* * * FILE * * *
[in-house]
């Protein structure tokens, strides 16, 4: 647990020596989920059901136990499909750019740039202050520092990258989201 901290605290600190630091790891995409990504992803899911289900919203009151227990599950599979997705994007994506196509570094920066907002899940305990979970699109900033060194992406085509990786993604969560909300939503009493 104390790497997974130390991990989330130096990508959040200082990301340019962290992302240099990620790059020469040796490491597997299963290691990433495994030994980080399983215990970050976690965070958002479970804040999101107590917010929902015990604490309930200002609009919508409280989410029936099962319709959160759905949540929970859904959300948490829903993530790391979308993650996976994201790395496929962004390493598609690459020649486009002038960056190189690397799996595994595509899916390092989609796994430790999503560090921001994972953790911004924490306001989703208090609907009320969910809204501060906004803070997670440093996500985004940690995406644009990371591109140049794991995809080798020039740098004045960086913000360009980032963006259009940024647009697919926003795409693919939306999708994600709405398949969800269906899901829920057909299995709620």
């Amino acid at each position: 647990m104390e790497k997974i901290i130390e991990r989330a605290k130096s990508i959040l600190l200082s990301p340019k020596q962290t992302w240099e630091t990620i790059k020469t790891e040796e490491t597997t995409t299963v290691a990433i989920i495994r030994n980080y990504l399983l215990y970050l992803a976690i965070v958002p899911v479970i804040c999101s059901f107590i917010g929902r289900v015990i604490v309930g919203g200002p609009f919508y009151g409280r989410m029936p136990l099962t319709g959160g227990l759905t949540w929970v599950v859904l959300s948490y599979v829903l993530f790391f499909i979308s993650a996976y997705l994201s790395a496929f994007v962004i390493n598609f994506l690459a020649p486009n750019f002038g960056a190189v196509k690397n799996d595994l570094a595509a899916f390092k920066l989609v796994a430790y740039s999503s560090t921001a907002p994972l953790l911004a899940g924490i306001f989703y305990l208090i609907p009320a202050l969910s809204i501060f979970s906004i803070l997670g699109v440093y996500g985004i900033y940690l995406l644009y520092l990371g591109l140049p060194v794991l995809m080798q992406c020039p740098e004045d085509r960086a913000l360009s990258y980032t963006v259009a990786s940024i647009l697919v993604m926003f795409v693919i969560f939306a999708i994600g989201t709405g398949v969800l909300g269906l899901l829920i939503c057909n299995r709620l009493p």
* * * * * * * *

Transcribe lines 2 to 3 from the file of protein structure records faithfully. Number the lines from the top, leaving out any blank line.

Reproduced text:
């Protein structure tokens, strides 16, 4: 647990020596989920059901136990499909750019740039202050520092990258989201 901290605290600190630091790891995409990504992803899911289900919203009151227990599950599979997705994007994506196509570094920066907002899940305990979970699109900033060194992406085509990786993604969560909300939503009493 104390790497997974130390991990989330130096990508959040200082990301340019962290992302240099990620790059020469040796490491597997299963290691990433495994030994980080399983215990970050976690965070958002479970804040999101107590917010929902015990604490309930200002609009919508409280989410029936099962319709959160759905949540929970859904959300948490829903993530790391979308993650996976994201790395496929962004390493598609690459020649486009002038960056190189690397799996595994595509899916390092989609796994430790999503560090921001994972953790911004924490306001989703208090609907009320969910809204501060906004803070997670440093996500985004940690995406644009990371591109140049794991995809080798020039740098004045960086913000360009980032963006259009940024647009697919926003795409693919939306999708994600709405398949969800269906899901829920057909299995709620």
């Amino acid at each position: 647990m104390e790497k997974i901290i130390e991990r989330a605290k130096s990508i959040l600190l200082s990301p340019k020596q962290t992302w240099e630091t990620i790059k020469t790891e040796e490491t597997t995409t299963v290691a990433i989920i495994r030994n980080y990504l399983l215990y970050l992803a976690i965070v958002p899911v479970i804040c999101s059901f107590i917010g929902r289900v015990i604490v309930g919203g200002p609009f919508y009151g409280r989410m029936p136990l099962t319709g959160g227990l759905t949540w929970v599950v859904l959300s948490y599979v829903l993530f790391f499909i979308s993650a996976y997705l994201s790395a496929f994007v962004i390493n598609f994506l690459a020649p486009n750019f002038g960056a190189v196509k690397n799996d595994l570094a595509a899916f390092k920066l989609v796994a430790y740039s999503s560090t921001a907002p994972l953790l911004a899940g924490i306001f989703y305990l208090i609907p009320a202050l969910s809204i501060f979970s906004i803070l997670g699109v440093y996500g985004i900033y940690l995406l644009y520092l990371g591109l140049p060194v794991l995809m080798q992406c020039p740098e004045d085509r960086a913000l360009s990258y980032t963006v259009a990786s940024i647009l697919v993604m926003f795409v693919i969560f939306a999708i994600g989201t709405g398949v969800l909300g269906l899901l829920i939503c057909n299995r709620l009493p």